One of our readers contacted the AquaCat ahead of her trip to tell then she was wheat- and glutenintolerant, and she writes us, "I wish I had known that the boat did not have gluten-free flour and no alternatives were available, so the 'daily cookie parade' was torture! I had advised the AquaCat months in advance, but while Chef Kirk acknowledged the issue, he was unable to offer alternatives. The food throughout the week was superb, but my choices were sometimes limited, as sauces, desserts, etc., were made with flour. Kirk did work hard to exclude flour and offer sauce-free versions, but be aware of this if you are wheat- and gluten-intolerant. Take your own flour with you for the chef to use."

Well, perhaps, but if one person carries gluten-free flour, another peanut-free flour and a third person can't stomach yeast, I have a hunch a chef on a boat of 16 guests might throw up his hands. Do your best, my friends, but if you have serious food issues, a liveaboard boat may not be a good choice. In fact, many restaurants in island nations -- yes, even those at little dive resorts -- might find it difficult, if not impossible, to feed you.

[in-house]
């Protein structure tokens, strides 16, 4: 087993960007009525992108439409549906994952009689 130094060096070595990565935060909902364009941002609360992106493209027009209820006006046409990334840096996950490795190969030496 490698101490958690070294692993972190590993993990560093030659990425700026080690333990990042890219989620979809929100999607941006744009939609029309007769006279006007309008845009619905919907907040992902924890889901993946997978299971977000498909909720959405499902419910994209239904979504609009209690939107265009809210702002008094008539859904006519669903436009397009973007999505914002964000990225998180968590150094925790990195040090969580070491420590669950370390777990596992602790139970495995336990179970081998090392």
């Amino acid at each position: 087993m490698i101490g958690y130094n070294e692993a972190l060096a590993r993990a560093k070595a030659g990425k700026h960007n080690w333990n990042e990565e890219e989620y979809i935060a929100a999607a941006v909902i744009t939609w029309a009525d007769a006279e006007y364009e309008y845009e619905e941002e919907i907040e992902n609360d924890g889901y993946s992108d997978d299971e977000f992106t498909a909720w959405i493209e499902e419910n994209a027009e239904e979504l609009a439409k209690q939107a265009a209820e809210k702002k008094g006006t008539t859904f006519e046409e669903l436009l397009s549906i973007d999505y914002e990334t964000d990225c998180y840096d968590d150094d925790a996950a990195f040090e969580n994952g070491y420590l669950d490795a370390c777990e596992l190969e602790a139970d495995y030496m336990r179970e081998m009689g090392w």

Take advice from Holly Bent (Kaaawa, HI) who has "a lot of food allergies." She booked an apartment at the Kosrae Nautilus Resort so she could took care of her own needs. "I brought a few spices and canned goods from home (this was a great idea, as grocery shopping is severely limited here), then usually ordered the green salad every night from the kitchen to complement my home-cooked food. You cannot buy fresh produce in the stores. Luckily, the resort has a great selection of in-season fruit and veggies from its own garden."

P.S.: Some of you will surely accuse me of discriminating against those with dietary issues. Write and tell me why. Send your notes to EditorBenD@undercurrent.org

-- Ben Davison